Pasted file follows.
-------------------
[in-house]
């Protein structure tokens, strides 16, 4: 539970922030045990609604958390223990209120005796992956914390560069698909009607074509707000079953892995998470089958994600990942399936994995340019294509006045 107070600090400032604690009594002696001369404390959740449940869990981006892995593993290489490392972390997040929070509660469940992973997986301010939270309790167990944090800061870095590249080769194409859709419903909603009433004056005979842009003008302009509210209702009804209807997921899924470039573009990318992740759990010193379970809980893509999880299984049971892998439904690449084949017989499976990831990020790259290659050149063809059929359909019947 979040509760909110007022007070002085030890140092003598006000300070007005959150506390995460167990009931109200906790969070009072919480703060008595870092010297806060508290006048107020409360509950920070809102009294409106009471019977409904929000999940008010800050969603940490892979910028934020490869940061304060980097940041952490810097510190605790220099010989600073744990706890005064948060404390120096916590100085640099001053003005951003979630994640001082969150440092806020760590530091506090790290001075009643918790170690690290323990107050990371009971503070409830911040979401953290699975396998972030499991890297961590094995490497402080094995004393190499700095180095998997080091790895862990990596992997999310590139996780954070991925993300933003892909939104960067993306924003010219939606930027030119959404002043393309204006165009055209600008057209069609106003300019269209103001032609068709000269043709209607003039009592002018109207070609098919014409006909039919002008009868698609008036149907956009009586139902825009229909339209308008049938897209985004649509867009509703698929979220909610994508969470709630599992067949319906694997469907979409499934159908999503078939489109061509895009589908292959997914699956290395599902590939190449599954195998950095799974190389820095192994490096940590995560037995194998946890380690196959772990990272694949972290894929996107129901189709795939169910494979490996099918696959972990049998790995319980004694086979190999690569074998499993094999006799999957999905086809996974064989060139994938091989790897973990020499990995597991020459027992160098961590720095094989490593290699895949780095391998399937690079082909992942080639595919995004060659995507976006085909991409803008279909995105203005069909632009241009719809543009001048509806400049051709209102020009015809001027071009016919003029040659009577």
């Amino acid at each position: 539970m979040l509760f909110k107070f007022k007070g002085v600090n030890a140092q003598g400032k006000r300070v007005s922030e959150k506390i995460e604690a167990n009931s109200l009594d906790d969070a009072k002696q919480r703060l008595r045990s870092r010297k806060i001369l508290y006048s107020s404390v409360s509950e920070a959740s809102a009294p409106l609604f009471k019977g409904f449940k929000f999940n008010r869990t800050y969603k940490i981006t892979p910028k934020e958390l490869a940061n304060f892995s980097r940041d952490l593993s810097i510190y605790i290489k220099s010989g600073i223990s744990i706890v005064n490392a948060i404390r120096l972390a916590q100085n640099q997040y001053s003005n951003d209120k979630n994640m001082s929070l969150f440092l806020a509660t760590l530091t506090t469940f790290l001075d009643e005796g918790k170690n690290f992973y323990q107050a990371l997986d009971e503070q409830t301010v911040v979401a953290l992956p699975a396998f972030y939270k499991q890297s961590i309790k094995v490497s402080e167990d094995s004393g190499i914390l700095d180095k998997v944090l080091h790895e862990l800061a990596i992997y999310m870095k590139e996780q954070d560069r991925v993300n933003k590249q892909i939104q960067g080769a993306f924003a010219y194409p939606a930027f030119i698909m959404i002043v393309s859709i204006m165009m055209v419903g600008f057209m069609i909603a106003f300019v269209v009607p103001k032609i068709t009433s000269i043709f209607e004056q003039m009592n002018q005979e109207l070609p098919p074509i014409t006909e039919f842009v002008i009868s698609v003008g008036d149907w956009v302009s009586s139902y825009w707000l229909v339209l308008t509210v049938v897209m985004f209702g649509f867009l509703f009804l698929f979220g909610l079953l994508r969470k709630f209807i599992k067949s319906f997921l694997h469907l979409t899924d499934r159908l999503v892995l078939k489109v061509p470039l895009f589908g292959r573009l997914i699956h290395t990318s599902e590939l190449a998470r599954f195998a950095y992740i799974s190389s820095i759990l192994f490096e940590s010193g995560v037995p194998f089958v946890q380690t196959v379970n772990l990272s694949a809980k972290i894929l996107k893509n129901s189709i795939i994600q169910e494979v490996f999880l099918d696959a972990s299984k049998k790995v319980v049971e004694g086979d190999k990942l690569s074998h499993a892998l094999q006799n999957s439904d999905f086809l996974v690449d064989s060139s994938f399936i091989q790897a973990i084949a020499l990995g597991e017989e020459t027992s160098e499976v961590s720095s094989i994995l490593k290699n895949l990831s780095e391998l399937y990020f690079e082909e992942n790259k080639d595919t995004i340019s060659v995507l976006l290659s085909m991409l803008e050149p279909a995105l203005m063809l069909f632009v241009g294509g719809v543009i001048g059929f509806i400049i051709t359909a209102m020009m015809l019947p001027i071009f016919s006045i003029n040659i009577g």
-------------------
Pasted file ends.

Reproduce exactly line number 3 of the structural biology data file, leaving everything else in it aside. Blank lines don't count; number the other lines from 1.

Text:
């Amino acid at each position: 539970m979040l509760f909110k107070f007022k007070g002085v600090n030890a140092q003598g400032k006000r300070v007005s922030e959150k506390i995460e604690a167990n009931s109200l009594d906790d969070a009072k002696q919480r703060l008595r045990s870092r010297k806060i001369l508290y006048s107020s404390v409360s509950e920070a959740s809102a009294p409106l609604f009471k019977g409904f449940k929000f999940n008010r869990t800050y969603k940490i981006t892979p910028k934020e958390l490869a940061n304060f892995s980097r940041d952490l593993s810097i510190y605790i290489k220099s010989g600073i223990s744990i706890v005064n490392a948060i404390r120096l972390a916590q100085n640099q997040y001053s003005n951003d209120k979630n994640m001082s929070l969150f440092l806020a509660t760590l530091t506090t469940f790290l001075d009643e005796g918790k170690n690290f992973y323990q107050a990371l997986d009971e503070q409830t301010v911040v979401a953290l992956p699975a396998f972030y939270k499991q890297s961590i309790k094995v490497s402080e167990d094995s004393g190499i914390l700095d180095k998997v944090l080091h790895e862990l800061a990596i992997y999310m870095k590139e996780q954070d560069r991925v993300n933003k590249q892909i939104q960067g080769a993306f924003a010219y194409p939606a930027f030119i698909m959404i002043v393309s859709i204006m165009m055209v419903g600008f057209m069609i909603a106003f300019v269209v009607p103001k032609i068709t009433s000269i043709f209607e004056q003039m009592n002018q005979e109207l070609p098919p074509i014409t006909e039919f842009v002008i009868s698609v003008g008036d149907w956009v302009s009586s139902y825009w707000l229909v339209l308008t509210v049938v897209m985004f209702g649509f867009l509703f009804l698929f979220g909610l079953l994508r969470k709630f209807i599992k067949s319906f997921l694997h469907l979409t899924d499934r159908l999503v892995l078939k489109v061509p470039l895009f589908g292959r573009l997914i699956h290395t990318s599902e590939l190449a998470r599954f195998a950095y992740i799974s190389s820095i759990l192994f490096e940590s010193g995560v037995p194998f089958v946890q380690t196959v379970n772990l990272s694949a809980k972290i894929l996107k893509n129901s189709i795939i994600q169910e494979v490996f999880l099918d696959a972990s299984k049998k790995v319980v049971e004694g086979d190999k990942l690569s074998h499993a892998l094999q006799n999957s439904d999905f086809l996974v690449d064989s060139s994938f399936i091989q790897a973990i084949a020499l990995g597991e017989e020459t027992s160098e499976v961590s720095s094989i994995l490593k290699n895949l990831s780095e391998l399937y990020f690079e082909e992942n790259k080639d595919t995004i340019s060659v995507l976006l290659s085909m991409l803008e050149p279909a995105l203005m063809l069909f632009v241009g294509g719809v543009i001048g059929f509806i400049i051709t359909a209102m020009m015809l019947p001027i071009f016919s006045i003029n040659i009577g």